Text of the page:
1. Ghulam Abbas Ashraf, Raqiqa Tur Rasool, Jing Chen, Lianjie Li, Muhammad Hassan, Jazib Ali, Lanting Zhang, Hai Guo. Novel LaCr substituted Mhexaferrite photocatalyst for decontamination of organic pollutants by peroxymonosulfate activation. Journal of Molecular Liquids 2022, 345 , 117840. https://doi.org/10.1016/j.molliq.2021.117840
  2. Tatianna Marshall, Erica Pensini. Vitamin B12 and Magnesium: a Healthy Combo for the Degradation of Trichloroethylene. Water, Air, & Soil Pollution 2021, 232 (8) https://doi.org/10.1007/s11270-021-05295-w
  3. Guangzhou Qu, Rongjie Chu, Hui Wang, Tiecheng Wang, Zengqiang Zhang, Hong Qiang, Dongli Liang, Shibin Hu. Simultaneous removal of chromium(VI) and tetracycline hydrochloride from simulated wastewater by nanoscale zero-valent iron/copper–activated persulfate. Environmental Science and Pollution Research 2020, 27 (32) , 40826-40836. https://doi.org/10.1007/s11356-020-10120-8
  4. Wen-Da Oh, Zhili Dong, Teik-Thye Lim. Generation of sulfate radical through heterogeneous catalysis for organic contaminants removal: Current development, challenges and prospects. Applied Catalysis B: Environmental 2016, 194 , 169-201. https://doi.org/10.1016/j.apcatb.2016.04.003
  • Figure 1

    Figure 1. Effect of radical scavengers on TCE degradation in persulfate/iron electrode. The reaction conditions are based on 5 mM initial Na2S2O8 concentration, 0.10 mM TCE, +50 mA on the iron anode, initial pH of 5.6 and 410 mL solution in a 520 mL closed reactor. The curves refer to the fittings by pseudo first-order kinetics for the data points in the same color. The data points for 5 M methanol and 1 M ethanol can not fitted by pseudo first-order kinetics.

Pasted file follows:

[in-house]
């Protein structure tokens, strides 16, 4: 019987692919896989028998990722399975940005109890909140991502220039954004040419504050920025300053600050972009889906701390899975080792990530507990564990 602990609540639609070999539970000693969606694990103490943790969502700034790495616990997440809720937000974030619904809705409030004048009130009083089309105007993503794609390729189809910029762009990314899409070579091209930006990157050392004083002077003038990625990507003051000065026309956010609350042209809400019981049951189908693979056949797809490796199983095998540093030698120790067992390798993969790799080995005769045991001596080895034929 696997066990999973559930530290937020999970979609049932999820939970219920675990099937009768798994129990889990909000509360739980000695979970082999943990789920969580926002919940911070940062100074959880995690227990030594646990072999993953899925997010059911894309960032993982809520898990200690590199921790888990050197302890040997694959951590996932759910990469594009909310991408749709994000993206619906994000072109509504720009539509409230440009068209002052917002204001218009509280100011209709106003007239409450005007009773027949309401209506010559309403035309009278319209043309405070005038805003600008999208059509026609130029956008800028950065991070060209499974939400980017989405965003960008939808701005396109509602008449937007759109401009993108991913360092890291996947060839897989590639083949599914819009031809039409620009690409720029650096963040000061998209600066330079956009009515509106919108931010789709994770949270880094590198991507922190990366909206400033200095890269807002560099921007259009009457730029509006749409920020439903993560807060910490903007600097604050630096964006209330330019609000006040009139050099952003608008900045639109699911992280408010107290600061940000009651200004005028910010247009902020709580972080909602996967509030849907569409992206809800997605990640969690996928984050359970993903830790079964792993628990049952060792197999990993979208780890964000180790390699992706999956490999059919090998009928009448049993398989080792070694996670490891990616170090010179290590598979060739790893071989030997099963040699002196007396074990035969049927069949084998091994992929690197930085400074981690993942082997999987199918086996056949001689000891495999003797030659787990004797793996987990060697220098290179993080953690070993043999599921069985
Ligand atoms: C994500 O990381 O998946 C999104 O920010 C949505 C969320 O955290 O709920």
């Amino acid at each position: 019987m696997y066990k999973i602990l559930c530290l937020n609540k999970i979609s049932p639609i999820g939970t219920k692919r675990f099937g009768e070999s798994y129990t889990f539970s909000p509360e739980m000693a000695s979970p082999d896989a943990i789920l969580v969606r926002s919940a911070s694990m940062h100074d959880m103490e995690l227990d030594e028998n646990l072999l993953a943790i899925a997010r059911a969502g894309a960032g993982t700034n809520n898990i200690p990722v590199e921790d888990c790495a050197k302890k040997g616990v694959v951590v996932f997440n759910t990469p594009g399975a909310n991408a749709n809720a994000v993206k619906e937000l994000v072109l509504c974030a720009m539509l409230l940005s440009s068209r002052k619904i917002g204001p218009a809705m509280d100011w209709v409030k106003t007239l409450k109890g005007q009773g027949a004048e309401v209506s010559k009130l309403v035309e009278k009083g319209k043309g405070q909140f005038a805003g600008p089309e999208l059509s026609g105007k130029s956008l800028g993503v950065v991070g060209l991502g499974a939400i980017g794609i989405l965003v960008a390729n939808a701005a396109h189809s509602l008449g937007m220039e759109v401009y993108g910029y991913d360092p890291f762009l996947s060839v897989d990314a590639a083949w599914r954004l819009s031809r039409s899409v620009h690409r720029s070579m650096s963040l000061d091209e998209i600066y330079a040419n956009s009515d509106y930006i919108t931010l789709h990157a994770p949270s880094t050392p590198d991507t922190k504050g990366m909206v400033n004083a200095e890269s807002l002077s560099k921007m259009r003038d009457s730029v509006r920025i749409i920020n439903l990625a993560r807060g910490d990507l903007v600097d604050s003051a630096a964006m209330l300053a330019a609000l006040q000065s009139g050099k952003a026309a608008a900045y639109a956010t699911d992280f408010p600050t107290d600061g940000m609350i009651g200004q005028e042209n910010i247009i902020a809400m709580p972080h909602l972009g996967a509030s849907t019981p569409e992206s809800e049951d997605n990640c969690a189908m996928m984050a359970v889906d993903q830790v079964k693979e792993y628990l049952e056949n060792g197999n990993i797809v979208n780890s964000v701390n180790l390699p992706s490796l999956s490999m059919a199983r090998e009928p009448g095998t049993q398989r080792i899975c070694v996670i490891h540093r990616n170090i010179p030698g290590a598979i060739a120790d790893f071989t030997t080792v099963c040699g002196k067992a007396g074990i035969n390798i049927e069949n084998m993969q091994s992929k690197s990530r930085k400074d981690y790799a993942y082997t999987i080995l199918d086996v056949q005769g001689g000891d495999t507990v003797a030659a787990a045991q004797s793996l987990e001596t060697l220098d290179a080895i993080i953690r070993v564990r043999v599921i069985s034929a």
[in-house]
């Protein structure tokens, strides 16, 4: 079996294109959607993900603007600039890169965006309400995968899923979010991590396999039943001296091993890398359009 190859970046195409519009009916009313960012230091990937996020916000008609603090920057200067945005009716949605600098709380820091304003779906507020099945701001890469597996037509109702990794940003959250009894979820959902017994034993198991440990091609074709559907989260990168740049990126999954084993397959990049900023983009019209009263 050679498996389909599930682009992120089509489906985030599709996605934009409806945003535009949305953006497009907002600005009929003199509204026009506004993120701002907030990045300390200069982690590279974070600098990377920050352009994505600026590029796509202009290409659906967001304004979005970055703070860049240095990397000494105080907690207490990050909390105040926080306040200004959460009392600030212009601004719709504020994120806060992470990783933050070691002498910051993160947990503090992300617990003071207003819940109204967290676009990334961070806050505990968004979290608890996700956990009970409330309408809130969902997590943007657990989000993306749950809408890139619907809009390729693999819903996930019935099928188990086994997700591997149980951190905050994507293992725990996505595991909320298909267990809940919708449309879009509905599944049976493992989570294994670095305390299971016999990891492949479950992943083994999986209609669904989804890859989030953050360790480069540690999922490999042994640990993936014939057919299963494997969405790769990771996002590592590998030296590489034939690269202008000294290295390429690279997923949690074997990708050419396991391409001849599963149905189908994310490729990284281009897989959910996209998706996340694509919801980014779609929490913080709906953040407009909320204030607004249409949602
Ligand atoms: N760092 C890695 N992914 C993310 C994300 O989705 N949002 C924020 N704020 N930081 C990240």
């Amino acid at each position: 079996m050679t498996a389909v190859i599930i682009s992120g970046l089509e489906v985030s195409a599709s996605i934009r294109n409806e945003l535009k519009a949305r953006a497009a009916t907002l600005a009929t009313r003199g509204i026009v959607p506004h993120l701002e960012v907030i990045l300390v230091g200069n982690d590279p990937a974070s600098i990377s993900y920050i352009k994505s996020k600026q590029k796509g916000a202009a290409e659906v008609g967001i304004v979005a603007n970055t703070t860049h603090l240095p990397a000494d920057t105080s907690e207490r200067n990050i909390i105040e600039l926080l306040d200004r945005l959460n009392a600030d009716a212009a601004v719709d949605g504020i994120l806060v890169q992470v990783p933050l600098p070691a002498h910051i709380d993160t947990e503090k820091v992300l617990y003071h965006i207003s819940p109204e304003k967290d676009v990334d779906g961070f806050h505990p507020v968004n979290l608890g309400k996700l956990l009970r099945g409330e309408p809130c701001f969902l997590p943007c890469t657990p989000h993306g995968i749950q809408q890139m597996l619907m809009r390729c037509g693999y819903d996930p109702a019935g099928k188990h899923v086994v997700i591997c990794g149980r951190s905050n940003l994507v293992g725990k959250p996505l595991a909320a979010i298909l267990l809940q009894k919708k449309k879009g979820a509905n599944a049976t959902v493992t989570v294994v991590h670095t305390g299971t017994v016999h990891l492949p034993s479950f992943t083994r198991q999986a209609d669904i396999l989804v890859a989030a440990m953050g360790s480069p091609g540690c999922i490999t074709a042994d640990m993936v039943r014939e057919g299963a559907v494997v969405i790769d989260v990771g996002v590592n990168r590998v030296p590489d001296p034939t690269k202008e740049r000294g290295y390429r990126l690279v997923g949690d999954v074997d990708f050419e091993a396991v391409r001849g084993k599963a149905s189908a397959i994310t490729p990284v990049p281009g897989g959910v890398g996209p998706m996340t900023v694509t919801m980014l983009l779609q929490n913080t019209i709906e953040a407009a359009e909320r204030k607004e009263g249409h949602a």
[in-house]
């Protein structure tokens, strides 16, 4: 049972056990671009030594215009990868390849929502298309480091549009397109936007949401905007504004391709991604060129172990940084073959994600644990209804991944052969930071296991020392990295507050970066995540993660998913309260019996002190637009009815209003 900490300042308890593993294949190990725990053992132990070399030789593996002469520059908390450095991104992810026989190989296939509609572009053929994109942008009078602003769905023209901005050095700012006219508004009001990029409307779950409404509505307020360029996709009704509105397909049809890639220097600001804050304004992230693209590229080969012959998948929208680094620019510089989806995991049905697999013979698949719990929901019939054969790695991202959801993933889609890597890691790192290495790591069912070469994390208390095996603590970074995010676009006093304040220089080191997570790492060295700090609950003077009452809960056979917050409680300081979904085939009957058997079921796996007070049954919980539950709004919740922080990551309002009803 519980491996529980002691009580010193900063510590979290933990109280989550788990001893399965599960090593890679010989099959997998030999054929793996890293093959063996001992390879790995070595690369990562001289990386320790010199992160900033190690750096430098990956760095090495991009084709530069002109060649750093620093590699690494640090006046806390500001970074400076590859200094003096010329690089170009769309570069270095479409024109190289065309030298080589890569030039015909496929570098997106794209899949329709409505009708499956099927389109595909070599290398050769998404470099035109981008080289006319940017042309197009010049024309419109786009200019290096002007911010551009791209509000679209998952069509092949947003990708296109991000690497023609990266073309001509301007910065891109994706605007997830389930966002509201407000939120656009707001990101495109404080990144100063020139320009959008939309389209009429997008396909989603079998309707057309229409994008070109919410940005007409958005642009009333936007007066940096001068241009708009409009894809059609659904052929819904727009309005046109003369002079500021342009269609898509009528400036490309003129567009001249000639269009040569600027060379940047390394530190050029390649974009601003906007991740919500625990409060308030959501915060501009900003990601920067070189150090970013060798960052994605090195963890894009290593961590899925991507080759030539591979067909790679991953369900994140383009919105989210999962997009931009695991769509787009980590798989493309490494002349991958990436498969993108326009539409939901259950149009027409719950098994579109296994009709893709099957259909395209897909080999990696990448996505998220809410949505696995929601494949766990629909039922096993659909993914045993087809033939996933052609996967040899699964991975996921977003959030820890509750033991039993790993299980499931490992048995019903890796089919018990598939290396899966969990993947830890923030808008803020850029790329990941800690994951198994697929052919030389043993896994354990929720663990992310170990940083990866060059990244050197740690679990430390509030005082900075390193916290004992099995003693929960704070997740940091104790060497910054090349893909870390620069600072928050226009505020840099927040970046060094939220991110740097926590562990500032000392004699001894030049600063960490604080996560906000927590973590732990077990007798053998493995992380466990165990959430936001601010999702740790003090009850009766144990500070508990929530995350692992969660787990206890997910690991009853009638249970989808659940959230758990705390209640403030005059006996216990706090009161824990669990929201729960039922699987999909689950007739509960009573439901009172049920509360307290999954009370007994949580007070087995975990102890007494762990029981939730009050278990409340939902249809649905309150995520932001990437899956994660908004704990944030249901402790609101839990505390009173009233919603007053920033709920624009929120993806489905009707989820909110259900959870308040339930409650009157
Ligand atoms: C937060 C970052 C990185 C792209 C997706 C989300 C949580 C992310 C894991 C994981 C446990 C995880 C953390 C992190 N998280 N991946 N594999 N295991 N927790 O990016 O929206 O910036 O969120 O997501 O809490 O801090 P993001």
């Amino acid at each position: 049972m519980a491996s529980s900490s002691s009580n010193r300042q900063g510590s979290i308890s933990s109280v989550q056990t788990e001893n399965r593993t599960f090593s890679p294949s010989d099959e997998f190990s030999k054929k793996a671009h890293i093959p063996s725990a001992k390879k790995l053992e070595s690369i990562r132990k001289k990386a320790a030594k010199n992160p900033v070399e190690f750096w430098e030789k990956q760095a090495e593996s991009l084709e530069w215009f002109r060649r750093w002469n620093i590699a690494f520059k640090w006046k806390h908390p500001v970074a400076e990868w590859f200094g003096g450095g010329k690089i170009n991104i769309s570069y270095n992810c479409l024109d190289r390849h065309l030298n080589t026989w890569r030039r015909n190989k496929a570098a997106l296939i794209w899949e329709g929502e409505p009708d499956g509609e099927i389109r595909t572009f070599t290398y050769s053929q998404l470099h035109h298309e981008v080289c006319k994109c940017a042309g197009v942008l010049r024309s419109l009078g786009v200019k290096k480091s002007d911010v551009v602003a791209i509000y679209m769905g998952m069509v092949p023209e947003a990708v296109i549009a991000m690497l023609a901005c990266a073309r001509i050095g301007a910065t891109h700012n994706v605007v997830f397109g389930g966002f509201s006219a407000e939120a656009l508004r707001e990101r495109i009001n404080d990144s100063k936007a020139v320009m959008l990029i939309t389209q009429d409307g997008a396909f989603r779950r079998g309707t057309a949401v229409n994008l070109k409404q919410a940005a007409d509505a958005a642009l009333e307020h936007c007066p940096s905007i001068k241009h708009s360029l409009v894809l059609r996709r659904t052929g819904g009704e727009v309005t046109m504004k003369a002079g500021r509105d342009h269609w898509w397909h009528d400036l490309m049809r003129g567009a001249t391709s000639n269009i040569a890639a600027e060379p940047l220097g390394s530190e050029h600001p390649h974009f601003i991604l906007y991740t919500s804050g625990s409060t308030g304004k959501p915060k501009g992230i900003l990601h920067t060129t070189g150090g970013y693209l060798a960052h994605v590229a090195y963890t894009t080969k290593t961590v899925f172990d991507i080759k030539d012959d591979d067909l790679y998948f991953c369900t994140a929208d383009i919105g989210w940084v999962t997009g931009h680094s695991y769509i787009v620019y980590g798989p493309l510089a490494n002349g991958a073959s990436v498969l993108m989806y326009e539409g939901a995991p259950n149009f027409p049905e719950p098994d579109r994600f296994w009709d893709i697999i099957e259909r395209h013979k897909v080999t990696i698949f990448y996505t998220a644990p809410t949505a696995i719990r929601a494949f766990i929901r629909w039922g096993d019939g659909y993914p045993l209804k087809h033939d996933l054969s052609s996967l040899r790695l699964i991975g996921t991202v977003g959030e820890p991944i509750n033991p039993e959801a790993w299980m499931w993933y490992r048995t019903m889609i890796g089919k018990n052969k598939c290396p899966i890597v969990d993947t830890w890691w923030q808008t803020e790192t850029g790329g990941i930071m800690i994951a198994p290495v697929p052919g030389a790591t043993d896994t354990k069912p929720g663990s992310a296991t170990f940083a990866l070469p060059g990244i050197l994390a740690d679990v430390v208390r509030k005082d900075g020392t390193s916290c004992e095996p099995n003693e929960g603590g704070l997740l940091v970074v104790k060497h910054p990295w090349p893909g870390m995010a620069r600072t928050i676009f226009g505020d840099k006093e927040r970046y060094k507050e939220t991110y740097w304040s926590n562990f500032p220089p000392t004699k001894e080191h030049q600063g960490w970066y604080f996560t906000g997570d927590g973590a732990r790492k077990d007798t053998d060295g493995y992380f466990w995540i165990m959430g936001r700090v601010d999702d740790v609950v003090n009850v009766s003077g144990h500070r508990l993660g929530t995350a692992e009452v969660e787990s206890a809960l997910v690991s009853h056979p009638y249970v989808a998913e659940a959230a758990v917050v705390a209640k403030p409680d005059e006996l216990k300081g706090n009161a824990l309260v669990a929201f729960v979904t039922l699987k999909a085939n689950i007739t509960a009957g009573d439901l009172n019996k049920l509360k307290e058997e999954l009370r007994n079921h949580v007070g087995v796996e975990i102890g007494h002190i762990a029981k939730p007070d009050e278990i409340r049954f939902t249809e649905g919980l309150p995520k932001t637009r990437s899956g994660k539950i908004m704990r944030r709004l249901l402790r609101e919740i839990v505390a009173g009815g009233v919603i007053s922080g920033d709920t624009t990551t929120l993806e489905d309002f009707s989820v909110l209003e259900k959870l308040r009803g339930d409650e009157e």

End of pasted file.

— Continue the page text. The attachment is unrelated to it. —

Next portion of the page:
• References

    ARTICLE SECTIONS
    Jump To

    This article references 5 other publications.

    1. 1
      Zou, J.; Ma, J.; Zhang, J. Q. Comment on “Electrolytic manipulation of persulfate reactivity by iron electrodes for TCE degradation in groundwater Environ. Sci. Technol. 2014,  DOI: 10.1021/es501061n
    2. 2
      Yuan, S.; Liao, P.; Alshawabkeh, A. N. Electrolytic manipulation of persulfate reactivity by iron electrodes for TCE degradation in groundwater Environ. Sci. Technol. 2014, 48, 656 663
    3. 3
      Anipsitakis, G. P.; Dionysiou, D. D. Radical generation by the interaction of transition metals with common oxidants Environ. Sci. Technol. 2004, 38 (17) 3705 3712
    4. 4
      Zou, J.; Ma, J.; Chen, L. W.; Li, X. C.; Guan, Y. H.; Xie, P. C.; Pan, C. Rapid acceleration of ferrous iron/peroxymonosulfate oxidation of organic pollutants by promoting Fe(III)/Fe(II) cycle with hydroxylamine Environ. Sci. Technol. 2013, 47, 11685 11691
    5. 5
      Ahmad, M.; Teel, A. L.; Furman, O. S.; Reed, J. I.; Watts, R. J. Oxidative and reductive pathways in iron-ethylenediaminetetraacetic acid-activated persulfate systems J. Envion. Eng. ASCE 2012, 138, 411 418